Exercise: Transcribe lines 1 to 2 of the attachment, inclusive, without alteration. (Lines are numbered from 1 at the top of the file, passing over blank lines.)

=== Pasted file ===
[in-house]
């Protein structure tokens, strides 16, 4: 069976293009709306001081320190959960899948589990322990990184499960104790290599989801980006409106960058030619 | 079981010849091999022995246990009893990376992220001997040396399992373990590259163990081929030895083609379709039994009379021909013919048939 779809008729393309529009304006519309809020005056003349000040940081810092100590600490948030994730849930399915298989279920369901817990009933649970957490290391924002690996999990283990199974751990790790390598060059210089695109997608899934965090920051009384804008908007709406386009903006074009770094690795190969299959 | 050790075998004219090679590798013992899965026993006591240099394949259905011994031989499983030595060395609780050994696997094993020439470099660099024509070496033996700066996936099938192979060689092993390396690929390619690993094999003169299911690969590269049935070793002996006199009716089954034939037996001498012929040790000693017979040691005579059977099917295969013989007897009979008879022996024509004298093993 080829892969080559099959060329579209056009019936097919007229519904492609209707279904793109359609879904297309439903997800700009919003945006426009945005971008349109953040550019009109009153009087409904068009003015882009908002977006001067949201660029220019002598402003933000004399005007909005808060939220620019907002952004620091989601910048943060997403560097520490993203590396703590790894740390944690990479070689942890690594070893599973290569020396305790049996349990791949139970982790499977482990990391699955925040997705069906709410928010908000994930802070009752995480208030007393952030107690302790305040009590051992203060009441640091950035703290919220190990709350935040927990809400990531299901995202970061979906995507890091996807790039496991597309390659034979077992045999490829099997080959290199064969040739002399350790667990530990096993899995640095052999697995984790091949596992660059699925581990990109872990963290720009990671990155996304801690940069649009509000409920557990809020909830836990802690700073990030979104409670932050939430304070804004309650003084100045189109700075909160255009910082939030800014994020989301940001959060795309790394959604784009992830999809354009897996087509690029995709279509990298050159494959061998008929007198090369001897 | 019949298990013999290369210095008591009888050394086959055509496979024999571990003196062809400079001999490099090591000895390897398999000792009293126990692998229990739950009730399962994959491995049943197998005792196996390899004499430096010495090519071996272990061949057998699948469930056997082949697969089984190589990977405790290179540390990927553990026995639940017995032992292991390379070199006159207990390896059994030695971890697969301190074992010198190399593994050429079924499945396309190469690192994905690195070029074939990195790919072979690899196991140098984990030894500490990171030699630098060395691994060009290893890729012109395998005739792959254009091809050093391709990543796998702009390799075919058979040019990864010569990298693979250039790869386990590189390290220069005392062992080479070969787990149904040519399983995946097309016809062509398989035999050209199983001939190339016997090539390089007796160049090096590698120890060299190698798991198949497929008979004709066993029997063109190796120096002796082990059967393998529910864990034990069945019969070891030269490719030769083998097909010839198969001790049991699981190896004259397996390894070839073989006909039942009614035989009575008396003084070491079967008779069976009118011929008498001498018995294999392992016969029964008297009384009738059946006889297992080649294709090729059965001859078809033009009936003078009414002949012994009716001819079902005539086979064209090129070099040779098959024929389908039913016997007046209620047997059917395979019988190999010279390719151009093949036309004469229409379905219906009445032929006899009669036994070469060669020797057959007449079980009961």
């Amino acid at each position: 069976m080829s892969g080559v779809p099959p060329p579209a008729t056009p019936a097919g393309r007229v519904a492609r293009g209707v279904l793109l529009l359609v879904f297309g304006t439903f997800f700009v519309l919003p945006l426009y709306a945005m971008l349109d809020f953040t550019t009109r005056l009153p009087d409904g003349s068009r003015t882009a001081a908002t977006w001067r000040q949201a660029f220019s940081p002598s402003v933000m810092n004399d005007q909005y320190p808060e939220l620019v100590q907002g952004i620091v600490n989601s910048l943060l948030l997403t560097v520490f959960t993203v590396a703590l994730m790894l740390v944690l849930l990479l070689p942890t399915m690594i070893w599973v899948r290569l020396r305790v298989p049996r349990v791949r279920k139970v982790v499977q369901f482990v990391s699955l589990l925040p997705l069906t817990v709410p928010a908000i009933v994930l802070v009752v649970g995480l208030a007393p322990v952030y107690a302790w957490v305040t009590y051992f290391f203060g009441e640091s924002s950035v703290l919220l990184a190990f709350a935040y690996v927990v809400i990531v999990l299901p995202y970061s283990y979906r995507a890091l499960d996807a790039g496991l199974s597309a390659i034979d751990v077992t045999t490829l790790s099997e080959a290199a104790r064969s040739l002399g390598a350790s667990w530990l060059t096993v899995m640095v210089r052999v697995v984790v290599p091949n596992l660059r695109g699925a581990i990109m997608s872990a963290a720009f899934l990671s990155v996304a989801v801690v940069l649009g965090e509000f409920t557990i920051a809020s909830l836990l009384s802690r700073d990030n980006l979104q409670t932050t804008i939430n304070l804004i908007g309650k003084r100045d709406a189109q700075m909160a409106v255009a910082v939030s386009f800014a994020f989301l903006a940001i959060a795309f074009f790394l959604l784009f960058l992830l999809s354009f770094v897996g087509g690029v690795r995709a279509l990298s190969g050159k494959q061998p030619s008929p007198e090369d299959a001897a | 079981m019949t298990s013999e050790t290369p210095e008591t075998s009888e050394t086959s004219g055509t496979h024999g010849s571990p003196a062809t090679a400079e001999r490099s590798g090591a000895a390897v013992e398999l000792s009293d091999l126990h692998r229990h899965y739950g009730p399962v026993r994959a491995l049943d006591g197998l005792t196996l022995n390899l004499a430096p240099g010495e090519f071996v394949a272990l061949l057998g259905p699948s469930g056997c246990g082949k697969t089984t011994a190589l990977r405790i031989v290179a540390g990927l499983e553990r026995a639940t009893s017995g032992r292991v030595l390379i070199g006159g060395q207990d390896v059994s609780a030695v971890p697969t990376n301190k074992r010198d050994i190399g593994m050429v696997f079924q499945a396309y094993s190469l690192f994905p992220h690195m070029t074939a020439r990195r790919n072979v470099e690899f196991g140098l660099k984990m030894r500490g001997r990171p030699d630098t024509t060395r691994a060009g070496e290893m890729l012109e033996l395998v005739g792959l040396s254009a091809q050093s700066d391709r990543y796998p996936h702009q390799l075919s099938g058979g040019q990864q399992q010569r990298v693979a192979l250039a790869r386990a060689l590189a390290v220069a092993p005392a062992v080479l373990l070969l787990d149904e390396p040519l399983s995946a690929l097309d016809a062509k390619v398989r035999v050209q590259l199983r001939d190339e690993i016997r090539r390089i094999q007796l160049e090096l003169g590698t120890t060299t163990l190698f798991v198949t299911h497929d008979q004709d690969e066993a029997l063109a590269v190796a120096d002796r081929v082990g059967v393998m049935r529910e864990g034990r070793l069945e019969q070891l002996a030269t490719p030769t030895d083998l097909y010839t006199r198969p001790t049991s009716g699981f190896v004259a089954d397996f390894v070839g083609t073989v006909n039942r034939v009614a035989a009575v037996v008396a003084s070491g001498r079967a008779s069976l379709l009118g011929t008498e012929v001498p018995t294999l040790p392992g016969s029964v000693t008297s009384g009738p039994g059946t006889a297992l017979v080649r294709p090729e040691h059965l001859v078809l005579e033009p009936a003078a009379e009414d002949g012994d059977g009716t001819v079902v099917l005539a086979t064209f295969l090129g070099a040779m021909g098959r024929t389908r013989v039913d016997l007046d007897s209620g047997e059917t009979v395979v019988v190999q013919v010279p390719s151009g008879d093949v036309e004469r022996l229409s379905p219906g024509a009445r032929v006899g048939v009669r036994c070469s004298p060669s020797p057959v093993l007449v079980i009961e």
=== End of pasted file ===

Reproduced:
[in-house]
């Protein structure tokens, strides 16, 4: 069976293009709306001081320190959960899948589990322990990184499960104790290599989801980006409106960058030619 | 079981010849091999022995246990009893990376992220001997040396399992373990590259163990081929030895083609379709039994009379021909013919048939 779809008729393309529009304006519309809020005056003349000040940081810092100590600490948030994730849930399915298989279920369901817990009933649970957490290391924002690996999990283990199974751990790790390598060059210089695109997608899934965090920051009384804008908007709406386009903006074009770094690795190969299959 | 050790075998004219090679590798013992899965026993006591240099394949259905011994031989499983030595060395609780050994696997094993020439470099660099024509070496033996700066996936099938192979060689092993390396690929390619690993094999003169299911690969590269049935070793002996006199009716089954034939037996001498012929040790000693017979040691005579059977099917295969013989007897009979008879022996024509004298093993 080829892969080559099959060329579209056009019936097919007229519904492609209707279904793109359609879904297309439903997800700009919003945006426009945005971008349109953040550019009109009153009087409904068009003015882009908002977006001067949201660029220019002598402003933000004399005007909005808060939220620019907002952004620091989601910048943060997403560097520490993203590396703590790894740390944690990479070689942890690594070893599973290569020396305790049996349990791949139970982790499977482990990391699955925040997705069906709410928010908000994930802070009752995480208030007393952030107690302790305040009590051992203060009441640091950035703290919220190990709350935040927990809400990531299901995202970061979906995507890091996807790039496991597309390659034979077992045999490829099997080959290199064969040739002399350790667990530990096993899995640095052999697995984790091949596992660059699925581990990109872990963290720009990671990155996304801690940069649009509000409920557990809020909830836990802690700073990030979104409670932050939430304070804004309650003084100045189109700075909160255009910082939030800014994020989301940001959060795309790394959604784009992830999809354009897996087509690029995709279509990298050159494959061998008929007198090369001897 | 019949298990013999290369210095008591009888050394086959055509496979024999571990003196062809400079001999490099090591000895390897398999000792009293126990692998229990739950009730399962994959491995049943197998005792196996390899004499430096010495090519071996272990061949057998699948469930056997082949697969089984190589990977405790290179540390990927553990026995639940017995032992292991390379070199006159207990390896059994030695971890697969301190074992010198190399593994050429079924499945396309190469690192994905690195070029074939990195790919072979690899196991140098984990030894500490990171030699630098060395691994060009290893890729012109395998005739792959254009091809050093391709990543796998702009390799075919058979040019990864010569990298693979250039790869386990590189390290220069005392062992080479070969787990149904040519399983995946097309016809062509398989035999050209199983001939190339016997090539390089007796160049090096590698120890060299190698798991198949497929008979004709066993029997063109190796120096002796082990059967393998529910864990034990069945019969070891030269490719030769083998097909010839198969001790049991699981190896004259397996390894070839073989006909039942009614035989009575008396003084070491079967008779069976009118011929008498001498018995294999392992016969029964008297009384009738059946006889297992080649294709090729059965001859078809033009009936003078009414002949012994009716001819079902005539086979064209090129070099040779098959024929389908039913016997007046209620047997059917395979019988190999010279390719151009093949036309004469229409379905219906009445032929006899009669036994070469060669020797057959007449079980009961």